Omnichannel Services – First Service

In my previous video, I started the practical exercise of setting up omnichannel services in the cloud by creating a server in the Amazon cloud. Now it’s time to create the first service, and even if I will do that using a simple PHP script, I will also indicate how it can be done on other platforms.

The example I have chosen is to get the most popular free apps from the Apple App Store, which is provided as an RSS feed in XML format. The idea is that we have an app that would show the top list of free apps. Even if this is a simple example, there is not much difference with getting information from a back-end system like SAP and Siebel. In a real-world scenario, the work of the service would be divided into different tiers with specific responsibility (low-end services to connect to back-ends, high-end services to add business logic and processes, and front-end services that provide customized functionality and data to the touch points, i.e. apps and webs).

If we start by looking at what we get from the source, we see that there’s a lot of information returned, and not only that, there is also a lot of meta-data, which comes with the XML format. What we would like to send to the app is just a few pieces of the information about each app; the name, the developer, and some images (marked with yellow). We also want this information to be in JSON format as that will minimize the overhead in terms of meta-data. The desired output should look something like that shown in the second slide, and that is obviously much more efficient to send over a low bandwidth.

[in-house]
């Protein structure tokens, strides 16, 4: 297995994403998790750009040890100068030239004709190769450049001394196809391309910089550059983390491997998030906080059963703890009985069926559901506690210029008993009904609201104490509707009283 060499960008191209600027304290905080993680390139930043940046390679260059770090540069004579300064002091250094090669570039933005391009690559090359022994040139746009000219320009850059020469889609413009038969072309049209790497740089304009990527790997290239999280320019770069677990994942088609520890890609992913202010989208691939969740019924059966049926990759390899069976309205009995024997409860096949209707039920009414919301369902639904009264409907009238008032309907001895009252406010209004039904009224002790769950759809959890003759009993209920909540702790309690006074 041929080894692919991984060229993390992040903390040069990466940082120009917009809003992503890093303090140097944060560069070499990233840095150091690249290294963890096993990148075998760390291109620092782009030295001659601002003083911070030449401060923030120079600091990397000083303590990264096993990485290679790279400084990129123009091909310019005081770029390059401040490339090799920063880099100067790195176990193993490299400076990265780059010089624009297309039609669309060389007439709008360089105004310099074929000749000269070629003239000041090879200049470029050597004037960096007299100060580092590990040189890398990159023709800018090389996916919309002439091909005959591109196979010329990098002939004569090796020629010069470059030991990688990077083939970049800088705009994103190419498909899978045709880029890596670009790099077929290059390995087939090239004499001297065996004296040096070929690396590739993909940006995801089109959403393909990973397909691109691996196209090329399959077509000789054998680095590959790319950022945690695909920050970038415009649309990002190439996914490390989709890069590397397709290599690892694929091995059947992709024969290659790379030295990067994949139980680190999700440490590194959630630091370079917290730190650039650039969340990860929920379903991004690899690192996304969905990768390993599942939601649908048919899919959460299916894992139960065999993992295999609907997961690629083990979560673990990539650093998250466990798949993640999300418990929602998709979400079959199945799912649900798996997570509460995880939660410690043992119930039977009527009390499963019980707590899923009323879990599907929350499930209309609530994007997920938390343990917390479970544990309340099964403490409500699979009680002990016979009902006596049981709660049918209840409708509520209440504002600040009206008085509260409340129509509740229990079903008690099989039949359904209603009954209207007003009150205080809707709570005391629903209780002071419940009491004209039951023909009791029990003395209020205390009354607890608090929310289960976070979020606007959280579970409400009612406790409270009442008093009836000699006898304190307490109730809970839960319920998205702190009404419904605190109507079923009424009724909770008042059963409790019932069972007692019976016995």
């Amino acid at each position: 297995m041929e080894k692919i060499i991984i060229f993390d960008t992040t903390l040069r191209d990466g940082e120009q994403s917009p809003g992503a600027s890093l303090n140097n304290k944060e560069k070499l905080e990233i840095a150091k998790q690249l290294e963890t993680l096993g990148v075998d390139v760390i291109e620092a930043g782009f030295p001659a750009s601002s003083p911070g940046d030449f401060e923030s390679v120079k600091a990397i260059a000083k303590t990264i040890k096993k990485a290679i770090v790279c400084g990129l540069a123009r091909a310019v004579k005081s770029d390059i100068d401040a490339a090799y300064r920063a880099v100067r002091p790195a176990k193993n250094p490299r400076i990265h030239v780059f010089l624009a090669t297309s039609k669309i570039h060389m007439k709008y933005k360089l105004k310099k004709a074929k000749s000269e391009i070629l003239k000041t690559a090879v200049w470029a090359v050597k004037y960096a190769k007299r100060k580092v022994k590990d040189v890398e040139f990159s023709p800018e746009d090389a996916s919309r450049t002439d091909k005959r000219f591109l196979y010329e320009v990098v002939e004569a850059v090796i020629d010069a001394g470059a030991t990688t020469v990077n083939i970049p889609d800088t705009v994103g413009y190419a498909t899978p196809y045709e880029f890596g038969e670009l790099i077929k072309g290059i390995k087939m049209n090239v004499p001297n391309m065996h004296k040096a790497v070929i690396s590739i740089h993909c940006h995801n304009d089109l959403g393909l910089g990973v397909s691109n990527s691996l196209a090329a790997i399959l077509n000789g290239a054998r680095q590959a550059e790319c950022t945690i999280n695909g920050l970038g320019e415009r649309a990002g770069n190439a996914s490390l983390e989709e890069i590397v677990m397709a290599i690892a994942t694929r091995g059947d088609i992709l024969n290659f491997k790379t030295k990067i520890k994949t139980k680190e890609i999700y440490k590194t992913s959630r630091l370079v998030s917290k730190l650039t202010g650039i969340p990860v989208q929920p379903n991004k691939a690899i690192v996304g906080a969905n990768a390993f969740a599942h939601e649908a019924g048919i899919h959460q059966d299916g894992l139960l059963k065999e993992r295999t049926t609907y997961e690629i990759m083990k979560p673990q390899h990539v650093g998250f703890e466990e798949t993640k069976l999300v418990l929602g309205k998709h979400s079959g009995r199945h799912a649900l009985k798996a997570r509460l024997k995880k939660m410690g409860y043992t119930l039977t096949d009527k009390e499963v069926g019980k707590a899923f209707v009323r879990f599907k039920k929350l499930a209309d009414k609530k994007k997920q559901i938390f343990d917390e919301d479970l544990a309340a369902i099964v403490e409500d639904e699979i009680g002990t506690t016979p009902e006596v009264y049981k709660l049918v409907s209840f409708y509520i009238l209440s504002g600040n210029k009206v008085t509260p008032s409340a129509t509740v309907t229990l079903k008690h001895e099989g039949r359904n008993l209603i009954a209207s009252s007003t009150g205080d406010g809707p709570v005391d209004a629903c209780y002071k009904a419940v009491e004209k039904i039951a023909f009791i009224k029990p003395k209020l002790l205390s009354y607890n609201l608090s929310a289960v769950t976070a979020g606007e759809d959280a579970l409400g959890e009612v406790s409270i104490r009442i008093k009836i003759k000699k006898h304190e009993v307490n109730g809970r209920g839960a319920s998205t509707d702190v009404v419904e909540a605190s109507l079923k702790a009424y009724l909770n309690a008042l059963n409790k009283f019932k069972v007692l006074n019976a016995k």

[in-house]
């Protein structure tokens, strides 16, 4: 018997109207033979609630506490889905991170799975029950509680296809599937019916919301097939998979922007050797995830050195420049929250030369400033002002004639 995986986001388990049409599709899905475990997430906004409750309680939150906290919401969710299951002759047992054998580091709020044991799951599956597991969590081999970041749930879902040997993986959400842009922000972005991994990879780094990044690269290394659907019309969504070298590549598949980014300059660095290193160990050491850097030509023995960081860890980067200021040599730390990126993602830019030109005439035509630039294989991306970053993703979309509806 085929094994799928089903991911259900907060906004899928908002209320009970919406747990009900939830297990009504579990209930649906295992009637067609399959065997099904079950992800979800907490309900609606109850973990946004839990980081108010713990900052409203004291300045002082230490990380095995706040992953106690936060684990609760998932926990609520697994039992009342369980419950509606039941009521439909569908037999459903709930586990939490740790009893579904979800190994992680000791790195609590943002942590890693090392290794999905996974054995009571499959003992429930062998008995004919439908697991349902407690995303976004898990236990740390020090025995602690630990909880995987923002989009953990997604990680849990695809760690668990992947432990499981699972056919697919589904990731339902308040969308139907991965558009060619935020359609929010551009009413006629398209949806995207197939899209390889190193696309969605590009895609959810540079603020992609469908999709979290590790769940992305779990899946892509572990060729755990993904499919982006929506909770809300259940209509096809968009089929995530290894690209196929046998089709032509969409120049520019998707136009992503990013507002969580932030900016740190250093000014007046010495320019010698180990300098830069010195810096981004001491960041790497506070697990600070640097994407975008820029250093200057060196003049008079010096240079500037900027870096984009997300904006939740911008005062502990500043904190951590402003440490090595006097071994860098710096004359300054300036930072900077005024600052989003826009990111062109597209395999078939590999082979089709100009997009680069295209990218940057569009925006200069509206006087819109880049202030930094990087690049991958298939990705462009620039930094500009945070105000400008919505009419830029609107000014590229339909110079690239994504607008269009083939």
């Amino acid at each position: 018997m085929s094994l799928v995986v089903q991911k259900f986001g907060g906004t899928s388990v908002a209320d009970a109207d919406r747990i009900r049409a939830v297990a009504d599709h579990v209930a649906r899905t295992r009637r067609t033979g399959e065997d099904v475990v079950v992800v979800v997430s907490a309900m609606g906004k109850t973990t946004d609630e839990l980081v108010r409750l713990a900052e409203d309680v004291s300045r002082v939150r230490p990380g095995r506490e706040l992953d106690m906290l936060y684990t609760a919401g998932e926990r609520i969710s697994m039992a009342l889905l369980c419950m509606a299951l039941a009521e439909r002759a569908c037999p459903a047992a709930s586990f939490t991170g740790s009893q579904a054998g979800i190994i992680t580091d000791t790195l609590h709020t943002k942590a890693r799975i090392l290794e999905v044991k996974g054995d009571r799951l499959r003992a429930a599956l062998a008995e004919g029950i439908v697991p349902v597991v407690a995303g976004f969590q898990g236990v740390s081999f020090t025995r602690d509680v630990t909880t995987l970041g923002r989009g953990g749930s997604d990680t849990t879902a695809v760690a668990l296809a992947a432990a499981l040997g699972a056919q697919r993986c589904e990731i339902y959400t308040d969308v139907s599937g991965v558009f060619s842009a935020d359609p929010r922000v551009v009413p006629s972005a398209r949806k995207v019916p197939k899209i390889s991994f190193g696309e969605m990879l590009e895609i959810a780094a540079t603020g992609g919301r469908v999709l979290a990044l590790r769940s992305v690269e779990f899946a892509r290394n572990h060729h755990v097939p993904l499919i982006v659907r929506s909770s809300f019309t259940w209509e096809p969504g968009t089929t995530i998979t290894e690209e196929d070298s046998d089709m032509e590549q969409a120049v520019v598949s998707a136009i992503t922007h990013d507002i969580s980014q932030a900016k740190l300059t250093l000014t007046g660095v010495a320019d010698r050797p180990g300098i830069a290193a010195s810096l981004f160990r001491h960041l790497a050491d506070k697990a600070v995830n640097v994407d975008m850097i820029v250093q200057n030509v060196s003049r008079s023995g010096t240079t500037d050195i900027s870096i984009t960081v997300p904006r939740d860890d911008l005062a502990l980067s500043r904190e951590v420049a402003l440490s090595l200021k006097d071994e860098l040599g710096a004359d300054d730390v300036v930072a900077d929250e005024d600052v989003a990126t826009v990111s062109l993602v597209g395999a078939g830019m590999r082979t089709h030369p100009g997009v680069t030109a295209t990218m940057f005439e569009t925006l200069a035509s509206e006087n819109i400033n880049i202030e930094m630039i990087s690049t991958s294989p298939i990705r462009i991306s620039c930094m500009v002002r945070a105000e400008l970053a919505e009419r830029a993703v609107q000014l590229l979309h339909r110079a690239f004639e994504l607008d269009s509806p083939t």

When we look at the PHP code to access the service and transform the data to what the app needs, we can see that the source XML is downloaded (line 2) and parsed in to an XML object model (line 3). For each found app (line 6), the data is parsed (line 9-14) and added to an array (line 15), and then a root object (line 17) and headers (line 18-19) are added to the response before it’s converted to JSON and returned to the app (line 20).

There are also examples of how it would look in java (a JSP page) and .NET (an ASP.NET page in C#).

There are several ways you can get the code onto the server, but a very convenient way is to use a tool like Coda (https://panic.com/coda). With it you can easily set up a connection to the server by supply its domain name or IP address, the user (ubuntu), and the key pair file. When you have logged in, you can see on the left that you are in the user’s folder, and to add the service, we need to navigate to the web server’s root folder (/var/www). Once there we create a file and add the code, and save the file. Now we can test the service by opening a web browser with the URL http://0.0.0.0/getiOSApps (where 0.0.0.0 is replaced with your server’s IP address).

There you have an omnichannel service running in the cloud that can be access by your apps or webs.

You can download the source code.